Mars may not have been the warm, wet planet we thought it was

Mars today is a cold, dry wasteland—but things were likely much different billions of years ago. Since we started launching robotic missions to Mars in the 1970s, scientists have collected evidence that points to a warmer, wetter past for the Red Planet, where the surface was teeming with lakes and oceans that could have been home to life of some kind. It’s part of the reason NASA built and launched a new rover that launched last week to look for signs of ancient aliens.

But there’s no complete consensus on what Mars really looked like in the past. “The argument over the climate of early Mars is an old one” going back 40 years, says Anna Grau Galofre of Arizona State University. She’s the lead author of a new study published in Nature Geoscience that upends those dreams of a watery Mars, presenting new findings that suggest the planet’s

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The secret to becoming an open source project lead

Commentary: For developers who want to become leaders in their chosen open source communities, the process is easier (and more difficult) than you might think.

Image: Getty Images/iStockphoto

There are at least two ways to become an open source project maintainer. The first is perhaps the most straightforward, though hardly easy: Start a project. This is the path taken by Simon Willison (Datasette), Rich Felker (musl libc), Gerald Combs (Wireshark), and others. The other is to build up credibility with an existing project over time, eventually earning the maintainer mantle. In some ways, this might be the harder path, but it’s one that Lili Cosic (kube-state-metrics/Kubernetes), Madelyn Olson (Redis), and Whitequark (Solvespace) have taken.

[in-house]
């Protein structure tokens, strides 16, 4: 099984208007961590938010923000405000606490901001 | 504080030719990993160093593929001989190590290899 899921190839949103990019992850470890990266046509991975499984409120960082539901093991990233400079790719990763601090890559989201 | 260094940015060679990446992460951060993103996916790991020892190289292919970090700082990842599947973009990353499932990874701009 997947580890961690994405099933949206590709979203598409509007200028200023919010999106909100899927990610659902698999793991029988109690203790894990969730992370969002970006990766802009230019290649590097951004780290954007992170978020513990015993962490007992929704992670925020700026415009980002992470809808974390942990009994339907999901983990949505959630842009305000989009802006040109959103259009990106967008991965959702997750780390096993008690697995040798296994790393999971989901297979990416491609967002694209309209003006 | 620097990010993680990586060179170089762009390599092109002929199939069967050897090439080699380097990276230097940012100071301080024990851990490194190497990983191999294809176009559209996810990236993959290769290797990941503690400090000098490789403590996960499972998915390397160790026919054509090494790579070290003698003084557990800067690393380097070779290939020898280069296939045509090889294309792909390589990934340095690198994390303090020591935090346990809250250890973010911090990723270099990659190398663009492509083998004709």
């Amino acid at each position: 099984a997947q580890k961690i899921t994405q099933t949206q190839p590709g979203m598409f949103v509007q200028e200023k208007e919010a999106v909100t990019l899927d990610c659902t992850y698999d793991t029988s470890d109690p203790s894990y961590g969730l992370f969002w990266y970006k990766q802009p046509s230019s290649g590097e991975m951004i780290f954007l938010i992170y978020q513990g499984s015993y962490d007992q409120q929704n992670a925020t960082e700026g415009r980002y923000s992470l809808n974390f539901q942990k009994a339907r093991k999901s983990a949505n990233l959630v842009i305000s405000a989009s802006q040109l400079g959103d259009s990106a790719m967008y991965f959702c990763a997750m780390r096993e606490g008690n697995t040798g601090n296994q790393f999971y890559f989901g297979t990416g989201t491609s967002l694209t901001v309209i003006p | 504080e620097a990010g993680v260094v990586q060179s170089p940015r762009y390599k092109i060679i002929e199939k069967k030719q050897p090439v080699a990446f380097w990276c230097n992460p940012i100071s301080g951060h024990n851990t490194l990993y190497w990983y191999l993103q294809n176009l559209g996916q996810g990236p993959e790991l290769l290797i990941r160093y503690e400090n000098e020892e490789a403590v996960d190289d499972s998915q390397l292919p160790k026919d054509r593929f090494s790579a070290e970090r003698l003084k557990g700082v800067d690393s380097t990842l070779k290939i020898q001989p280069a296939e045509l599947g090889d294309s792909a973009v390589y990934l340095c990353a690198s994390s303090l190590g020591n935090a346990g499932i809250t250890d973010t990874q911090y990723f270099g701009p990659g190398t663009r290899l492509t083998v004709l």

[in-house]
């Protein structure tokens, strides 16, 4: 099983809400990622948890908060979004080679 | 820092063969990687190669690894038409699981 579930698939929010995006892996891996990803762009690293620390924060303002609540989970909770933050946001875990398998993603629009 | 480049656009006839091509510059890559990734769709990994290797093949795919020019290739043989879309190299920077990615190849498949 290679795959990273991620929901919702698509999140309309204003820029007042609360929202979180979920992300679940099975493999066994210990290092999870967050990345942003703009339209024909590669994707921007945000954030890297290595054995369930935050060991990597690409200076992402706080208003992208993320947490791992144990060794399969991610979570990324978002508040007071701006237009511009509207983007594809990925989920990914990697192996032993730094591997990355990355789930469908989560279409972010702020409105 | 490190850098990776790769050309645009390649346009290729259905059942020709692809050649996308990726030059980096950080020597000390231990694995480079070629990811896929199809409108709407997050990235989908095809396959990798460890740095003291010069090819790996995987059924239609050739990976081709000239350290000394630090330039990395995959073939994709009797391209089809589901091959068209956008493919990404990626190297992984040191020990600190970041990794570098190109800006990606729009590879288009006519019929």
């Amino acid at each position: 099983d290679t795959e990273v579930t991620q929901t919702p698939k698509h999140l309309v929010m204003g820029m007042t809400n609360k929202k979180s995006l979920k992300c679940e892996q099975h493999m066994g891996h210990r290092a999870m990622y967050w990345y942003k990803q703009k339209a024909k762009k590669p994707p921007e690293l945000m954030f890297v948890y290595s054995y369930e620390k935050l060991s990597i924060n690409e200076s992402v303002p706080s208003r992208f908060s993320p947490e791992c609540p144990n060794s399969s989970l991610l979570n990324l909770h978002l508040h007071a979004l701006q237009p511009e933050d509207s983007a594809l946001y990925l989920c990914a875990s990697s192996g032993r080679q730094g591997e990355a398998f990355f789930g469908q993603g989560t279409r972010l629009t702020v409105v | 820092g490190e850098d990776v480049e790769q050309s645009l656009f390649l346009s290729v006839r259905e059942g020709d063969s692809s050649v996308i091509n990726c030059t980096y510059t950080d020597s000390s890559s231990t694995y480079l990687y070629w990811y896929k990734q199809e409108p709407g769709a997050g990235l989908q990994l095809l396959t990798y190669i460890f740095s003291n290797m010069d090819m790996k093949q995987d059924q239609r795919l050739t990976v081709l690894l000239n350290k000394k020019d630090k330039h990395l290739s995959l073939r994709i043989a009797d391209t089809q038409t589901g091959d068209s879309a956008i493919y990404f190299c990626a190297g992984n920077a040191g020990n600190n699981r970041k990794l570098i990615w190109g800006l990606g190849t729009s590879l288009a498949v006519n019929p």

Most of us will never start our own project. But with a significant percentage of developers contributing to open source projects (49% of women and 64% of men, according to a DigitalOcean survey), there’s a real

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Zergo Freedom review: An impressive ergonomic and programmable keyboard

Find out if Jack Wallen likes the Zergo Freedom ergonomic keyboard even more than the Ultimate Hacking Keyboard.

Figure A: The two halves of the Zergo Freedom keyboard.

Image: Jack Wallen/TechRepublic

Some ergonomic keyboards are full of gimmicks that do little to serve the purpose of protecting your wrists and digits from repetitive stress injuries, while others come seriously close to perfection. For me, the Ultimate Hacking Keyboard (UHK) is the perfect combination of form over function, and it would take a miracle of a keyboard to pull that UHK out of my hands. And although the Zergo Freedom keyboard didn’t quite achieve that seemingly unattainable goal, it did come pretty close.

The perfect keyboard is very subjective, and muscle memory tends to work against manufacturers and designers. When I first adopted the Ultimate Hacking Keyboard, it took a hot minute for my fingers and brain to get in sync

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